Grace Kennedy is showing with Cara Wood-Ginder. Both artists make representational paintings, which often include high degrees of realism. However, for both, that is not the ultimate goal. Ginder states; “ I hope these paintings might subconsciously suggest to the viewer a variety of ideas, such as learning, study and discovery. I also think in the way that the objects are painted, there is a suggestion of appreciation for the slowing down of time to see life around us close up and in detail.” Kennedy’s recent works have similar goals where enigmatic images are arranged like ‘stage sets’ to contain scenes that are more suggestive than definitive. Their methodology, though both use clearly recognizable images is different. Ginder paints highly realistic common objects in the center of the painting surrounded by ‘chalk like’ diagrams that seemingly have little or no connection to the centered object. Kennedy paints works that; “ act as visual Exquisite Corpse where each found addition impacts the next and adds to the general sense of disquietude.” Though different in appearance and in a way mood: both artists require the viewer to feel and think.

Martee Levi has invited Grey Zeien to show with her. Both are abstract artists whose works in this exhibit share similar rhythmic characteristics. Levi has always been interested in the relationship between abstract art and music, especially jazz. Her recent works, one of which is included in this exhibition, is an excellent example. The work is a combination of separately painted canvas strips assembled into vertical columns in which each contains horizontal bands that meander across the canvas at various subtle angles. The result is two opposing rhythms fighting for dominance in a way that two musicians might be taking a solo at the same time each responding to what the other is doing. Zeien’s work also employs rhythm but in a different manner. Created with gold leaf on acrylic, the pattern is far more regular. However, ‘accident’ is not absent due to his choice of materials and color choices. First of all the gold leaf reflects light differently than the paint, thus it has highlights and shadows depending on the angle of the light source. In addition, the ground color is both intense enough to combat the curved stripe pattern of gold leaf while retaining a shallow depth due to the layering of color. The result is a pulsing surface that may not immediately recall jazz but would certainly feel at home with rhythmic aspects of many types of music.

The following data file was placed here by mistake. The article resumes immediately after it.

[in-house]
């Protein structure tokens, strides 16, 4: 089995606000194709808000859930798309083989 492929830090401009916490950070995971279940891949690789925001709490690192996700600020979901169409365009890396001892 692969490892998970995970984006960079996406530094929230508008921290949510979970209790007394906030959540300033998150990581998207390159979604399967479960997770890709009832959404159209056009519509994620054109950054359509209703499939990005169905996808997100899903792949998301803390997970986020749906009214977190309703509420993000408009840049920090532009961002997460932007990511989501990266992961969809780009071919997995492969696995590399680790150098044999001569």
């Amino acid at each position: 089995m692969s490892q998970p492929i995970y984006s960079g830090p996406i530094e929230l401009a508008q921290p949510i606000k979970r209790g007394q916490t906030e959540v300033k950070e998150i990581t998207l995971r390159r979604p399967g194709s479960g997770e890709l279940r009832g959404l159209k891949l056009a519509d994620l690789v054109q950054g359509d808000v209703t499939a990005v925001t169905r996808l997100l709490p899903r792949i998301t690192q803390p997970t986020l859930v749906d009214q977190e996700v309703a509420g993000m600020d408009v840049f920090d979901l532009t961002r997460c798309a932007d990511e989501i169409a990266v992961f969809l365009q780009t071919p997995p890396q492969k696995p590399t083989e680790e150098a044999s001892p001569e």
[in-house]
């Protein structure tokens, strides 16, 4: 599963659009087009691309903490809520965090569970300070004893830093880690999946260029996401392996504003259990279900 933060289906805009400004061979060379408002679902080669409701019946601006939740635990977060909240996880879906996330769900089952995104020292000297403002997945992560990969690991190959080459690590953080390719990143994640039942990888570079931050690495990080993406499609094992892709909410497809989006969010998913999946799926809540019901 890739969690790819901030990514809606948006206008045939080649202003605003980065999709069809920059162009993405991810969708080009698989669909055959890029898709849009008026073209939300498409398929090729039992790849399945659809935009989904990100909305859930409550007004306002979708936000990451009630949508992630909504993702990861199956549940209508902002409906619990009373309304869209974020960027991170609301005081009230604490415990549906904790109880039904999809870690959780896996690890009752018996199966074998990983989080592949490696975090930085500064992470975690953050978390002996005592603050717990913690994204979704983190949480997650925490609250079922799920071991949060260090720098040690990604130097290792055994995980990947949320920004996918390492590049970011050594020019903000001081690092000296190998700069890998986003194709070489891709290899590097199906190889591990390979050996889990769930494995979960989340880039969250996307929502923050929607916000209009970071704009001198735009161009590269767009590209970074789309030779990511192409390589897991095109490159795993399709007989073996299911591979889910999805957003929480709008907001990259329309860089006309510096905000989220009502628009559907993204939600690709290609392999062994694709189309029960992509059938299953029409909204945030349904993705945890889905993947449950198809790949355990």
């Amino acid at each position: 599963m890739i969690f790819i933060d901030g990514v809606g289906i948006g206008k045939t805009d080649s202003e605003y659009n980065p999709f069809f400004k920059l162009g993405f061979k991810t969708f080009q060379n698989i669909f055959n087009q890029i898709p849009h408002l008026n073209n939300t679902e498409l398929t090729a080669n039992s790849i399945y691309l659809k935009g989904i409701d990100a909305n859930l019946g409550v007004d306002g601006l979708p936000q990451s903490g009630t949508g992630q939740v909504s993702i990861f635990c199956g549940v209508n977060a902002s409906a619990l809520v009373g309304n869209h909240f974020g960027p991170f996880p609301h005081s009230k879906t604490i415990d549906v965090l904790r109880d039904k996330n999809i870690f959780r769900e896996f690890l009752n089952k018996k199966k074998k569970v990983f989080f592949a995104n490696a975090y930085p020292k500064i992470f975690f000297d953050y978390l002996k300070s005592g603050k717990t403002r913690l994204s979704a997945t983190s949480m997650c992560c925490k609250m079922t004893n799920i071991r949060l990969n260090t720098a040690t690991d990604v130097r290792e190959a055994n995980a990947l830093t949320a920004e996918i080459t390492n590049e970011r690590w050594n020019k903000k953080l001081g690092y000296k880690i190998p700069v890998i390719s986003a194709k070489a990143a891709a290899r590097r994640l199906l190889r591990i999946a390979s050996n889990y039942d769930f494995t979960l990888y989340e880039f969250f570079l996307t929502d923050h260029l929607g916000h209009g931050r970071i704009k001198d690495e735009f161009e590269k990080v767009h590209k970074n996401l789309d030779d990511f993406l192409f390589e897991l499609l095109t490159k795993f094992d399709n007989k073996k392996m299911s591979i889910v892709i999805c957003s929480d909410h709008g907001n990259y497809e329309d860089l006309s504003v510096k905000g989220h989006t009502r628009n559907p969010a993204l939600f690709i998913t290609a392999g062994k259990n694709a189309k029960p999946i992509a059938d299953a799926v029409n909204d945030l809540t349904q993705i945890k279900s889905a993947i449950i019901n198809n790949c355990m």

John Allen has selected Adrienne Cullom to show with him. In some ways this would seem and unlikely pairing. Allen’s work is characterized by intelligent and often witty comments involving art and life. Some example include carved phrases in stone or lead, or carves a log into a simple building painting the windows naively while retaining the cracks from the knots in the wood, and a series of sharpened colored pencils mounted on wood. For Allen, each artwork is a new experience to explore and try another idea. His works is not characterized by repetition nor does he obsessively explore one idea. Cullom, on the other hand does explore ideas to fully develop their potential for her. One example is the work in this exhibit, one of her masks. Each work takes at least a year to make and for her they suggest evocative ideas suggested by her titles, which include Harvest Mask in this exhibition.  However different in appearance and concept, Allen and Cullom share a similar approach in that neither is exactly sure how the work will turn out when they begin. Cullom has stated; “I don’t even know if it will be a profile, or if will have two eyes”. This is similar to the approach Allen takes, especially recently where he creates new works for each exhibit he is in having no idea before hand what that work will be. In a recent show at Buster Levi he painted an X on one thin wall and carved an irregular circle in another as his response to the geometric theme of the show. Another similarity that each artist shares, is the use of common every day materials. Cullom has that she has incorporated such found materials as her grandmother’s beads and old shirts. Allen also works with common materials whether it is flowers arranged in a circle and fitted into a wall or a broom reimagined as a sculpture. For both artists, there work is meant to be a way to experience or view the world.